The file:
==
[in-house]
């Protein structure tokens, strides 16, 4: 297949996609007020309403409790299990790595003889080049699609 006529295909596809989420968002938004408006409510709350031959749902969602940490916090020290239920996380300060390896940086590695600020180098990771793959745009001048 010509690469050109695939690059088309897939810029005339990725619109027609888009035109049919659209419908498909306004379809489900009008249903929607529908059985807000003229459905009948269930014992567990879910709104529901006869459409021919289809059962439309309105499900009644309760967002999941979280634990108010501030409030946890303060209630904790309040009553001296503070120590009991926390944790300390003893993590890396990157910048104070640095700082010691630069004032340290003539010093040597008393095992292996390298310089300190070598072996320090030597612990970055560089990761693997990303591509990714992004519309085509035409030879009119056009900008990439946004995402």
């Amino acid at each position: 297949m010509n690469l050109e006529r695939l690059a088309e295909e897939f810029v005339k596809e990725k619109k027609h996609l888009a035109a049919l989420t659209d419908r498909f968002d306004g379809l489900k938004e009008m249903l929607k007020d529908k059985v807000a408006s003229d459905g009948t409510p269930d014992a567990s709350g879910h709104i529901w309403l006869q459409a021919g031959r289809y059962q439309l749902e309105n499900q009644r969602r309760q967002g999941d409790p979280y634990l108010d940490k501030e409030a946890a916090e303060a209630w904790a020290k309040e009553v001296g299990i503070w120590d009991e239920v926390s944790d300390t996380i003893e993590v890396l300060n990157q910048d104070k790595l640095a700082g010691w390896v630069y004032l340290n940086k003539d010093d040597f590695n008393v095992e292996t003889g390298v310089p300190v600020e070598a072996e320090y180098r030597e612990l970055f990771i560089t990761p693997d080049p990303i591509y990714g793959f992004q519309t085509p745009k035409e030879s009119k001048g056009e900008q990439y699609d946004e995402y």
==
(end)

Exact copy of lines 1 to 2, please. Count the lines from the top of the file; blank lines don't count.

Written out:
[in-house]
């Protein structure tokens, strides 16, 4: 297949996609007020309403409790299990790595003889080049699609 006529295909596809989420968002938004408006409510709350031959749902969602940490916090020290239920996380300060390896940086590695600020180098990771793959745009001048 010509690469050109695939690059088309897939810029005339990725619109027609888009035109049919659209419908498909306004379809489900009008249903929607529908059985807000003229459905009948269930014992567990879910709104529901006869459409021919289809059962439309309105499900009644309760967002999941979280634990108010501030409030946890303060209630904790309040009553001296503070120590009991926390944790300390003893993590890396990157910048104070640095700082010691630069004032340290003539010093040597008393095992292996390298310089300190070598072996320090030597612990970055560089990761693997990303591509990714992004519309085509035409030879009119056009900008990439946004995402």